In the 2-category of 1-categories, each monad $T$ on a category $\mathcal C$ determines a Kleisli category $\mathcal{C}_T$ and the so-called Kleisli adjunction between categories $\mathcal C$ and $\mathcal{C}_T$.

Let $\mathcal K$ be a (weak) 2-category, $a$ be a $0$-cell in $\mathcal K$, and $t$ be a monad on $a$. Assuming there exists a Kleisli object $a_t$, is there something like a Kleisli adjunction between $a$ and $a_t$? If yes, please describe it.

My attempt following the hint by @KevinCarlson: Assume that there is a Kleisli object $(f_t, \lambda)$. By applying $f_t$ to the identity map of the right $t$-module (that is $(a,t)$), you get a 1-cell from $a_t$ to $a$ that should be the right adjoint. Now, the unit should be $\lambda^{-1} \circ \eta$. But what is the counit? In Cat, the counit $\varepsilon_b$ would simply be $id_{t(b)}$ but I do not see how to generalize that to any 2-category $K$.

  • $\begingroup$ How would a 'Kleisli object' be defined? $\endgroup$ – Berci Apr 30 '20 at 21:13
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    $\begingroup$ @Berci I have added a link to the definition of a Kleisli object in my question. $\endgroup$ – Bob Apr 30 '20 at 21:44
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    $\begingroup$ You get a map from $a_t\to a$ by applying the universal property to the identity map of the right $t$-module $(a,t)$. I assume this always gives the desired adjunction, building the unit and counit out of $\lambda$, although I’ve never checked this. $\endgroup$ – Kevin Arlin May 1 '20 at 6:24
  • $\begingroup$ @KevinCarlson Following your hint, I have edited my question with my attempt at defining this adjunction. $\endgroup$ – Bob May 1 '20 at 19:49
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    $\begingroup$ @KevinArlin Allow me to insist, so that I find the origin of the mistake you are pointing out: $F : C \to C_T$ maps $x$ to $x$ and $f : x \to y$ to $\eta_Y \circ f : x \to T y$. $U : C_T \to C$ maps $x$ to $T x$ and $f : x \to T y$ to $\mu_Y \circ T f : Tx \to Ty$. Therefore $\varepsilon_x$ goes from $FUx$ to $Tx$, that is from $Tx$ to $Tx$. Where am I wrong? $\endgroup$ – Bob May 2 '20 at 8:11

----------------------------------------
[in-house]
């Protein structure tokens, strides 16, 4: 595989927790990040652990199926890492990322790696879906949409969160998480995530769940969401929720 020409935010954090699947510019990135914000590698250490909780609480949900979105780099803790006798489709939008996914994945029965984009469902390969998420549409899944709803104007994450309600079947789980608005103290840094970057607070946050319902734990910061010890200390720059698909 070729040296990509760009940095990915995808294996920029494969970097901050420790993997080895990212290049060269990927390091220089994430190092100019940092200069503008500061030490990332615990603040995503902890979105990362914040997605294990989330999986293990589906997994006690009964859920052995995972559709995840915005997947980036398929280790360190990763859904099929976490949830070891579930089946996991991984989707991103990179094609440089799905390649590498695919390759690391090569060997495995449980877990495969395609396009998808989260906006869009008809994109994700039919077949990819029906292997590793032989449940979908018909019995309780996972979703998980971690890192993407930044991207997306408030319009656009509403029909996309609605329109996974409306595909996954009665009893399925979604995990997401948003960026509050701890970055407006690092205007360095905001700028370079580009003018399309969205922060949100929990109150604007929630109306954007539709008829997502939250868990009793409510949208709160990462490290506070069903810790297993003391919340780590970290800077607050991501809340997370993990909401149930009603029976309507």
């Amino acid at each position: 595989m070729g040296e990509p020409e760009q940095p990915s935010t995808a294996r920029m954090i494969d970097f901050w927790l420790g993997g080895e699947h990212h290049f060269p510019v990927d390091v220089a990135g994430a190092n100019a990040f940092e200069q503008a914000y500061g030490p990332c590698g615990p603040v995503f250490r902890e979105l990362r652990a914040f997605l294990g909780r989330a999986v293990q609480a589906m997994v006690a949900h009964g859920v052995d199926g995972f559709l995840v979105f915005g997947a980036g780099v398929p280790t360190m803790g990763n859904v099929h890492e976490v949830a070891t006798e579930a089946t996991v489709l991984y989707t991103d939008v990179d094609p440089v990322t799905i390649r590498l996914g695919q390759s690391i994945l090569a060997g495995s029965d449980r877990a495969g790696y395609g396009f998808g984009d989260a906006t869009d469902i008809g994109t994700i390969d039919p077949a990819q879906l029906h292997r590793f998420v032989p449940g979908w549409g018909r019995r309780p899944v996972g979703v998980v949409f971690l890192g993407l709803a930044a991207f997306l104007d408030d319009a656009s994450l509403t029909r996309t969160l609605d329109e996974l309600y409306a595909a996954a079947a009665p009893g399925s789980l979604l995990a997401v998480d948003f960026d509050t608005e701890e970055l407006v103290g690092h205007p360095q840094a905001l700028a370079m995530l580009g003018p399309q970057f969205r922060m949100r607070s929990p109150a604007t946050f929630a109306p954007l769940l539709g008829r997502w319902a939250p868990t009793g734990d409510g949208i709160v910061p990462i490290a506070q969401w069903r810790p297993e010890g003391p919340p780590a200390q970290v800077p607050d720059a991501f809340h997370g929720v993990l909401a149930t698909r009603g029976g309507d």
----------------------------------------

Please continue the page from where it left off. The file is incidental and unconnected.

Hopefully I can expand on Kevin Arlin's comments in a helpful way.

The answer is yes, there is a Kleisli adjunction.


I'll copy the nLab definitions to stay self-contained.

Let $K$ be a 2-category, $t:a\to a$ a monad, $(a_t,f_t,\lambda)$ a Kleisli object for $t$, meaning a representing object for the functor $K\to \newcommand\Cat{\mathbf{Cat}}\Cat\newcommand\oppd{\operatorname{.}}$ that sends an object $x$ to the right $t$-modules on $x$, $\newcommand\RMod{\operatorname{RMod}}\RMod(x,t)$. So $a_t$ is a 0-cell, $f_t:a\to a_t$ a 1-cell, and $\lambda:f_tt\to f_t$ a 2-cell, such that for any right module $(r,\alpha)$, with $r:a\to x$, $\alpha : rt\to r$, there is a unique morphism $a_t\to x$ whose composite with $f_t$ (resp. $\lambda)$ is $r$ (resp. $\alpha$).

Edit: An elementary reformulation of the definition of a Kleisli object:

A Kleisli object for a monad $(a,t:a\to a,\mu:t^2\to t,\eta : 1_a\to t)$ consists of the data of a 0-cell $a_t$, and a right $t$-module $(f_t : a\to a_t,\lambda : f_tt\to f_t)$ on $a_t$ such that the following universality conditions are satisfied.

Object condition: For any right $t$-module on $x$, $(r:a\to x, \alpha : rt\to r)$, there is a unique morphism $g : a_t\to x$ such that $(r,\alpha) = (gf_t, g\oppd \lambda)$.

Morphism condition: For two right $t$-modules on $x$, which we know are of the form $(gf_t,g\oppd\lambda)$ and $(hf_t,h\oppd\lambda)$ by the object condition, for $g,h:a_t\to x$ and for every morphism of right $t$-modules $\beta: gf_t\to hf_t$, there is a unique 2-cell $\gamma : g\to h$ such that $\beta = \gamma\oppd f_t$.

The adjoint 1-cells:

We already have $f_t:a\to a_t$, so we need $g_t:a_t\to a$, which should correspond to a right $t$-module structure on $a$. Luckily, we already have a canonical one, $(t,\mu)$, where $\mu:t^2\to t$ is the multiplication of the monad. Thus we get a map $g_t$ from the universal property, such that $g_tf_t=t$ and $g_t\oppd\lambda = \mu$.